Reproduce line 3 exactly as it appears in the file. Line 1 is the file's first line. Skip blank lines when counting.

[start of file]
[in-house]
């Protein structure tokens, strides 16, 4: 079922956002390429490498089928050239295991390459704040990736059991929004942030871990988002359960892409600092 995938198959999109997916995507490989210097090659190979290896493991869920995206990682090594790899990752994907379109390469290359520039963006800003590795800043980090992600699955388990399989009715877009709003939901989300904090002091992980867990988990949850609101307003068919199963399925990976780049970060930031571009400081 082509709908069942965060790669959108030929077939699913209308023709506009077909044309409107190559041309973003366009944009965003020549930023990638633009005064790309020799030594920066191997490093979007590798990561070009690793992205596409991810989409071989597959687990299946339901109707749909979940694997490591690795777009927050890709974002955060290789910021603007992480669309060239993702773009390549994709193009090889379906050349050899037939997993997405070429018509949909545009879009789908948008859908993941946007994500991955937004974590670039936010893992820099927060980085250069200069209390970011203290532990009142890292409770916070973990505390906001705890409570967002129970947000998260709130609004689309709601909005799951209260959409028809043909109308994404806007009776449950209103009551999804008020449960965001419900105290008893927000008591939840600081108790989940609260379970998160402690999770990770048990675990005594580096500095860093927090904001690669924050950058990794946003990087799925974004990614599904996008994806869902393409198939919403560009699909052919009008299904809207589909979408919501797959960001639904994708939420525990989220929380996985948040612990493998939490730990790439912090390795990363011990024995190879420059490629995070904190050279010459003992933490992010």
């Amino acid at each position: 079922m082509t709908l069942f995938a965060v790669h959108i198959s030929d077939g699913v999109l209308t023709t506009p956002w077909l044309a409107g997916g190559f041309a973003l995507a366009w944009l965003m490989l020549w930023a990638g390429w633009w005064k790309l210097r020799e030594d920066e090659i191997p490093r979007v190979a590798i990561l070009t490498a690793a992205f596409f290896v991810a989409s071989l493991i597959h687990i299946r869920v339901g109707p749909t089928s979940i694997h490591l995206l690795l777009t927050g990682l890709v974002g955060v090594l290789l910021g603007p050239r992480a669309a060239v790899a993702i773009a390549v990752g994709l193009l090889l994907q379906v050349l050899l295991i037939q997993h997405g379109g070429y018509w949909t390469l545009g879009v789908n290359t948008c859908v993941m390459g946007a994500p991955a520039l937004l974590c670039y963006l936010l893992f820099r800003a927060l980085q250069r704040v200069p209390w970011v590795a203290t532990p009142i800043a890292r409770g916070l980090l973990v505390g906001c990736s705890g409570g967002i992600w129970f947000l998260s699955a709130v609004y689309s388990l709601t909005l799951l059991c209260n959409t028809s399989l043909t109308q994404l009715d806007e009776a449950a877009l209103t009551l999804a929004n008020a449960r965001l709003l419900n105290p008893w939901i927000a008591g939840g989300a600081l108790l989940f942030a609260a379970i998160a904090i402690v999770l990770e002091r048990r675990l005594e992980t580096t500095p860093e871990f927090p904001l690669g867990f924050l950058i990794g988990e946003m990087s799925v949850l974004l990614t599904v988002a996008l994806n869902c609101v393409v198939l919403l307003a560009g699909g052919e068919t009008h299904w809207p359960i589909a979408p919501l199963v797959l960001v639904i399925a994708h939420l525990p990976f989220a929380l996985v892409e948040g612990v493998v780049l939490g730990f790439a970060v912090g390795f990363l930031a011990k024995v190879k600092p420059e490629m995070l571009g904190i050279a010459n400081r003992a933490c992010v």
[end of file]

């Amino acid at each position: 079922m082509t709908l069942f995938a965060v790669h959108i198959s030929d077939g699913v999109l209308t023709t506009p956002w077909l044309a409107g997916g190559f041309a973003l995507a366009w944009l965003m490989l020549w930023a990638g390429w633009w005064k790309l210097r020799e030594d920066e090659i191997p490093r979007v190979a590798i990561l070009t490498a690793a992205f596409f290896v991810a989409s071989l493991i597959h687990i299946r869920v339901g109707p749909t089928s979940i694997h490591l995206l690795l777009t927050g990682l890709v974002g955060v090594l290789l910021g603007p050239r992480a669309a060239v790899a993702i773009a390549v990752g994709l193009l090889l994907q379906v050349l050899l295991i037939q997993h997405g379109g070429y018509w949909t390469l545009g879009v789908n290359t948008c859908v993941m390459g946007a994500p991955a520039l937004l974590c670039y963006l936010l893992f820099r800003a927060l980085q250069r704040v200069p209390w970011v590795a203290t532990p009142i800043a890292r409770g916070l980090l973990v505390g906001c990736s705890g409570g967002i992600w129970f947000l998260s699955a709130v609004y689309s388990l709601t909005l799951l059991c209260n959409t028809s399989l043909t109308q994404l009715d806007e009776a449950a877009l209103t009551l999804a929004n008020a449960r965001l709003l419900n105290p008893w939901i927000a008591g939840g989300a600081l108790l989940f942030a609260a379970i998160a904090i402690v999770l990770e002091r048990r675990l005594e992980t580096t500095p860093e871990f927090p904001l690669g867990f924050l950058i990794g988990e946003m990087s799925v949850l974004l990614t599904v988002a996008l994806n869902c609101v393409v198939l919403l307003a560009g699909g052919e068919t009008h299904w809207p359960i589909a979408p919501l199963v797959l960001v639904i399925a994708h939420l525990p990976f989220a929380l996985v892409e948040g612990v493998v780049l939490g730990f790439a970060v912090g390795f990363l930031a011990k024995v190879k600092p420059e490629m995070l571009g904190i050279a010459n400081r003992a933490c992010v």